Since Paradise is a point-and-click adventure title, one of the basic requirements would be effortless pointing and clicking. This was an early build, so my comments may no longer be valid, but the cursor's animations, while initially innovative and entertaining, slow down the pixel-hunting process to a crawl. When mousing over environments, the cursor will begin to sprout a magnifying glass, spoke, or pinchers, but since the animation takes so long to play out, you'll have moved onto another grid before you realize that something was beginning to form on top of your cursor. You'll have to double back and pixel-hunt the region again. Furthermore, the cursor sprouts an arrow in the direction of the path you can follow. Sometimes, the arrow won't appear until you've navigated the cursor to the far right of the screen, hiding the right half of your cursor from view. The cursor might have an arrow pointing to the right, but you certainly can't see it, which makes it a weak travel indicator. Hopefully, the cursor animations will be more streamlined and accurate in the retail version.
Paradise will feature four worlds and offer at least 20 hours of gameplay. Only one world was playable in the preview build, but if the region of Madargane is indicative of what can be expected in the rest of the title, a wide variety of gorgeously pre-rendered locations await us. Portions of the game will play out as more of an action title, allowing players to control the leopard as he also searches for a way back home.
Graphically, there is no mistaking Paradise's pedigree. The cut scenes are simply stunning in their meticulous detail, and the color palette is muted, serving as the perfect complement to the game's locale and ambiance. The graphics weren't optimized in the build, so "jaggies" sometimes cropped up in character animations. A few animation hiccups were also present, and the pathfinding was a little awkward; Ann would turn around a few times before finally walking in the desired direction, but these are common bugs which hopefully won't surface in the retail version.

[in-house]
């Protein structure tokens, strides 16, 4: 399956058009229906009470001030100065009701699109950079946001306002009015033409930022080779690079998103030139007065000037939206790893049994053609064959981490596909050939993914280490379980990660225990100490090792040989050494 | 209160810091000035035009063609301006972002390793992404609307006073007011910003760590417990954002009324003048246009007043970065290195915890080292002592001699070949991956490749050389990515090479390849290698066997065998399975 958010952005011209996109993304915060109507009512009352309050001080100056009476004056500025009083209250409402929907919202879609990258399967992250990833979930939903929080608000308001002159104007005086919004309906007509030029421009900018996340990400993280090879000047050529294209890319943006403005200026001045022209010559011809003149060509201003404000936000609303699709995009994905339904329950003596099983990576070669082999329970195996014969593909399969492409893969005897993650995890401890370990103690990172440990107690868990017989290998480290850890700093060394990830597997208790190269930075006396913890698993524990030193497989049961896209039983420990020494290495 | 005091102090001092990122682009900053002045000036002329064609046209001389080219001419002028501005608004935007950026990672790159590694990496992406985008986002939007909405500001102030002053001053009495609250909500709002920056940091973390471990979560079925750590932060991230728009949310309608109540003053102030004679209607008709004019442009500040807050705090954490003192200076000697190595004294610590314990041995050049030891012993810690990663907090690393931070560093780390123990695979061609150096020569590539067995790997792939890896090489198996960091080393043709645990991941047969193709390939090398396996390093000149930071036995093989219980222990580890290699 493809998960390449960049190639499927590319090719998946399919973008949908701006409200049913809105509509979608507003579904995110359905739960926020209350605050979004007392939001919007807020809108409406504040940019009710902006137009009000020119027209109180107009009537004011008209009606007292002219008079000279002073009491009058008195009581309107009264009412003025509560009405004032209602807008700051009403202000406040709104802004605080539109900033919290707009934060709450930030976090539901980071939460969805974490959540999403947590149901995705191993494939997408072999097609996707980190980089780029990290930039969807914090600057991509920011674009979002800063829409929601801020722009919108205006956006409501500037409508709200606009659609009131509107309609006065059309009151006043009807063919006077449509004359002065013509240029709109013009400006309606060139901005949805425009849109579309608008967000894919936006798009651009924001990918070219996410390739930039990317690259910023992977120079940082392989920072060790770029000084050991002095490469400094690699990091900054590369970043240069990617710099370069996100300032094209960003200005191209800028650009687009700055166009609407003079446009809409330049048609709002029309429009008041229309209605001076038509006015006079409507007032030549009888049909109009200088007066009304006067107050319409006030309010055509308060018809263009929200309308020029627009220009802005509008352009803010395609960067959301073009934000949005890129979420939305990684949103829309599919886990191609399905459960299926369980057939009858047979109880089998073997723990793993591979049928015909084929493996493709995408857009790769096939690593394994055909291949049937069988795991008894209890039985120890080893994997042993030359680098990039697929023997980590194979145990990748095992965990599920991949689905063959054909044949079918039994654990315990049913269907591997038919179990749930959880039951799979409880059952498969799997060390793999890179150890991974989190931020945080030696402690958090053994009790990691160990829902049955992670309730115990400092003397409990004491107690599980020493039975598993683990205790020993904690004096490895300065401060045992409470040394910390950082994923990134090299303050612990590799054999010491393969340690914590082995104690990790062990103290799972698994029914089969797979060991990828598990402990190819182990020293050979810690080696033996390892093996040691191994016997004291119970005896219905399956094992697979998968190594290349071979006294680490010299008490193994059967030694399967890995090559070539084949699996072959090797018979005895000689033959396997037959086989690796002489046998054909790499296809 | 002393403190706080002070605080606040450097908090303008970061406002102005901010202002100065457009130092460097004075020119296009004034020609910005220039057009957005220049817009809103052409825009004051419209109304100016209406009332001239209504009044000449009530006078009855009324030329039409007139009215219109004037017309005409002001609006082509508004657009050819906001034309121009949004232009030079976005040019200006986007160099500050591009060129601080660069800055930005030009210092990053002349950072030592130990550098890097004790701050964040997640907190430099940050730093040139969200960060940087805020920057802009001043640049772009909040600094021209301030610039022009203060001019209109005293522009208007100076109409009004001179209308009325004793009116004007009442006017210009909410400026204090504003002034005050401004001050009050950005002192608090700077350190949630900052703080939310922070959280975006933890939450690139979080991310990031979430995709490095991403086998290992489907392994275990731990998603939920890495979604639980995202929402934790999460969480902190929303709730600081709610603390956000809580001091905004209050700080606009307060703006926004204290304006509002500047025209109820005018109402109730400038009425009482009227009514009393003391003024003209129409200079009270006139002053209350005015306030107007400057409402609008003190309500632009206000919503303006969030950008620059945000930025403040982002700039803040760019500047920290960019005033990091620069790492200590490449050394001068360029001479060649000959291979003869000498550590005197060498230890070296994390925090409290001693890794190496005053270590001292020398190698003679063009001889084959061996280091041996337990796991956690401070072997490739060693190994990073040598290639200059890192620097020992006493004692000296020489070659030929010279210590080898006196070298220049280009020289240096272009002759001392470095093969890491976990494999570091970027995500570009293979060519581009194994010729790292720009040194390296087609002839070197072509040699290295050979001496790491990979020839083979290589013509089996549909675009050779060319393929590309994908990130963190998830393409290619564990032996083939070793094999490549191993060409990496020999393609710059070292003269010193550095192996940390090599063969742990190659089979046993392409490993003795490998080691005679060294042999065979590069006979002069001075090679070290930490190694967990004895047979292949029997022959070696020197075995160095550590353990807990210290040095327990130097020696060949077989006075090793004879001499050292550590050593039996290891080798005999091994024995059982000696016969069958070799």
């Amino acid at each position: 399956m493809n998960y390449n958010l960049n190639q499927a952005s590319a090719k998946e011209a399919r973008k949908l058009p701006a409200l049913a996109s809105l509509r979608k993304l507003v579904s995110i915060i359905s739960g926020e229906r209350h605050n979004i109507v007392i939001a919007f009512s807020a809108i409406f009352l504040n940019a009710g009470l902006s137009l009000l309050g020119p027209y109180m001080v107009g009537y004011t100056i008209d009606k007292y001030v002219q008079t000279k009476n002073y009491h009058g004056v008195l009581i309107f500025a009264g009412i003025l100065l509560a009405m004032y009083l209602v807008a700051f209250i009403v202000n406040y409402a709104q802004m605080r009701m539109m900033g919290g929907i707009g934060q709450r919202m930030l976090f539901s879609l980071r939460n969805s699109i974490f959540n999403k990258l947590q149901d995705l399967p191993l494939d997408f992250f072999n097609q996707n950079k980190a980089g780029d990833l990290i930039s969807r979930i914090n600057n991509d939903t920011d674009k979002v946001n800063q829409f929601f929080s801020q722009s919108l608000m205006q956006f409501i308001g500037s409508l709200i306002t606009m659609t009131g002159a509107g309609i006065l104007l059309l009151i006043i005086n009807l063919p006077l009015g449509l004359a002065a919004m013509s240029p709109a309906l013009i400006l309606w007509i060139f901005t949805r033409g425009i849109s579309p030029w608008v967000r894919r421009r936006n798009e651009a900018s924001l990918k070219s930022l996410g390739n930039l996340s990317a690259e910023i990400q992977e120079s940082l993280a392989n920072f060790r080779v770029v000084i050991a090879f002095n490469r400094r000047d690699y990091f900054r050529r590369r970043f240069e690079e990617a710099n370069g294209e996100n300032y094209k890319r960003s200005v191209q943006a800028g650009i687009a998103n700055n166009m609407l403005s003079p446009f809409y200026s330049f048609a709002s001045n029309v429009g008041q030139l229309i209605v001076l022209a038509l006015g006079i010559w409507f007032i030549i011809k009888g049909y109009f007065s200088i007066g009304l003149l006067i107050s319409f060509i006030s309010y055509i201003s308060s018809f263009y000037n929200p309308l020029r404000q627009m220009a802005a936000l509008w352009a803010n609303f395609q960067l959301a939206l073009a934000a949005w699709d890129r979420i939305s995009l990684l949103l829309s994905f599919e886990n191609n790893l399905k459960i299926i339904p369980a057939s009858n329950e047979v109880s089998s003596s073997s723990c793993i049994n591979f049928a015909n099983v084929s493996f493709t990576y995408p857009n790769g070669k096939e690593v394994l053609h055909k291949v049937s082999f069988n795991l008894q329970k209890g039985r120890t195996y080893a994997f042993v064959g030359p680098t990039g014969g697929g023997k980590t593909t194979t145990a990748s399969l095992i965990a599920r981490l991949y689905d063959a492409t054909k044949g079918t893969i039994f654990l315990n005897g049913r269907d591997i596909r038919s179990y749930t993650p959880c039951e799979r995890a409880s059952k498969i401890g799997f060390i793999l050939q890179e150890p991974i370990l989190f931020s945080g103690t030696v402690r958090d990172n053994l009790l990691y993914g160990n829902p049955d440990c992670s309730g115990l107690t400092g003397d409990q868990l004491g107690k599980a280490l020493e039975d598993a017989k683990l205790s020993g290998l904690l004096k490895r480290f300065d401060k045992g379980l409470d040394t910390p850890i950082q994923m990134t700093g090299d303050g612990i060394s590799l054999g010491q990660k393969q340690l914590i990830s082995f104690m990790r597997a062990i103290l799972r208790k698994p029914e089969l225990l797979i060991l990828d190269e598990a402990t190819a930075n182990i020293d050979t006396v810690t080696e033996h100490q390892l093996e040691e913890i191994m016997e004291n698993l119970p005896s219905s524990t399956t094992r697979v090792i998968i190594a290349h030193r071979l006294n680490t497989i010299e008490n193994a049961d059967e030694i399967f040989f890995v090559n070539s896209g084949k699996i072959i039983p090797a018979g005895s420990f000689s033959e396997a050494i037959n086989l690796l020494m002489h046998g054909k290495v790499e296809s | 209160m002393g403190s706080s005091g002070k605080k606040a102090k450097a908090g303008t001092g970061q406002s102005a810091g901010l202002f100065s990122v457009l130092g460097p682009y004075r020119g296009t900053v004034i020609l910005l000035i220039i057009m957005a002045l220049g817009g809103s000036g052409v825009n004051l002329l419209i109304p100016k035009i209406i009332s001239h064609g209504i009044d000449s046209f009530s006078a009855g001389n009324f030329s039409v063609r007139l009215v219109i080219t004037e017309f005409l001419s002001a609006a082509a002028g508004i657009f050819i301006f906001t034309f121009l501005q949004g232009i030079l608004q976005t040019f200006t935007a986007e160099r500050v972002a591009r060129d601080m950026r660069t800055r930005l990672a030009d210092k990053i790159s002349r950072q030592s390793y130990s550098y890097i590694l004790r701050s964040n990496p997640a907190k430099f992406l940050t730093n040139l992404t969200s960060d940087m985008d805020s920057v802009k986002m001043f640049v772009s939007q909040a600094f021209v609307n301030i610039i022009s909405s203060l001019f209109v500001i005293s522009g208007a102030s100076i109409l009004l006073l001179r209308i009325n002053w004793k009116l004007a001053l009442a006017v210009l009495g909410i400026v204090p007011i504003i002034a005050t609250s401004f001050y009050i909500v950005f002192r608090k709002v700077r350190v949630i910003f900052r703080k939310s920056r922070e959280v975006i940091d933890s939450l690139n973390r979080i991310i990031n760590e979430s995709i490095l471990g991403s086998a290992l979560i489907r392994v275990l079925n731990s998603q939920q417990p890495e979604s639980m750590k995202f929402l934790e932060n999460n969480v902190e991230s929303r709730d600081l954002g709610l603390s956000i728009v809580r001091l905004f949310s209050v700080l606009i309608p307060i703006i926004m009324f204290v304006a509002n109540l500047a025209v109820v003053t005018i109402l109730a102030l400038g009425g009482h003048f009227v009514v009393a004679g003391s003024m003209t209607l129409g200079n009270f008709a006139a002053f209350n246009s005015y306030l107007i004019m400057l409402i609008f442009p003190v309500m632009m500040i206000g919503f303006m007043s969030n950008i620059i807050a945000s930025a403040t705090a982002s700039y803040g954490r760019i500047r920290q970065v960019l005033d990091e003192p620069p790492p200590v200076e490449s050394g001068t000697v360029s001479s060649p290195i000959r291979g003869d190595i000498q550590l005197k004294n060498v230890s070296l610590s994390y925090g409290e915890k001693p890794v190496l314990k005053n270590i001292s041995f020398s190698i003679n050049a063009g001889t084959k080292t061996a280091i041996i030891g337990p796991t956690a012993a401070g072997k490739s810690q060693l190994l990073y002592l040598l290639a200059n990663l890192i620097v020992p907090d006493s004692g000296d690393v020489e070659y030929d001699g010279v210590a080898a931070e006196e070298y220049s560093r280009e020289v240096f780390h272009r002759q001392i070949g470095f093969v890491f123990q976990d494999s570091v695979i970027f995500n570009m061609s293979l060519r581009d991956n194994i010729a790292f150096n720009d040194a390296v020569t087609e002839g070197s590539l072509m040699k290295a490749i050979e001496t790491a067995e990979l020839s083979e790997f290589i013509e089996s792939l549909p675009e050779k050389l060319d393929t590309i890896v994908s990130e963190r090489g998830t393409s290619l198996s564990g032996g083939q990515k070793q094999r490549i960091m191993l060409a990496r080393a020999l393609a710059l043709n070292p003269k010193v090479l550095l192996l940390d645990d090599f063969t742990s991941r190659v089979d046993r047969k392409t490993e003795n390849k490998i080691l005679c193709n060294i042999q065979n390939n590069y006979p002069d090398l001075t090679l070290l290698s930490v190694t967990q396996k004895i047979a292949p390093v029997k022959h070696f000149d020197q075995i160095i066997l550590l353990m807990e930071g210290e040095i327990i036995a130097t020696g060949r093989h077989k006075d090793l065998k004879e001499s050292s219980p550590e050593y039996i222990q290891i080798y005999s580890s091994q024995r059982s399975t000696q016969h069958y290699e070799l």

The voice acting that I've encountered thus far has been superb, to the point where the harem girls retorting, "Go away!" brought back memories of high school ineptitude. Ambient sounds are present and accounted for, from the babbling brook in the garden to the squawking birds in the aviary. The background music plays at a lower volume than the ambient sounds, and it is so subtle that its tribal drums and Arabian notes delicately situate you in the land of Maurania.
It's a little disappointing that a limited beta build was sent out so close to the final launch of the game, but even in its unfinished state, Paradise manages to impress. Gameplay is intuitive, the graphics are breathtaking, the cut scenes put most others to shame, and the puzzle solutions are usually quite apparent. Fans of Benoit Sokal and the Syberia series have already started camping out for this title, but if you thought Syberia was too whimsical, there are more serious undertones to the storyline here, so Paradise might be just right for you.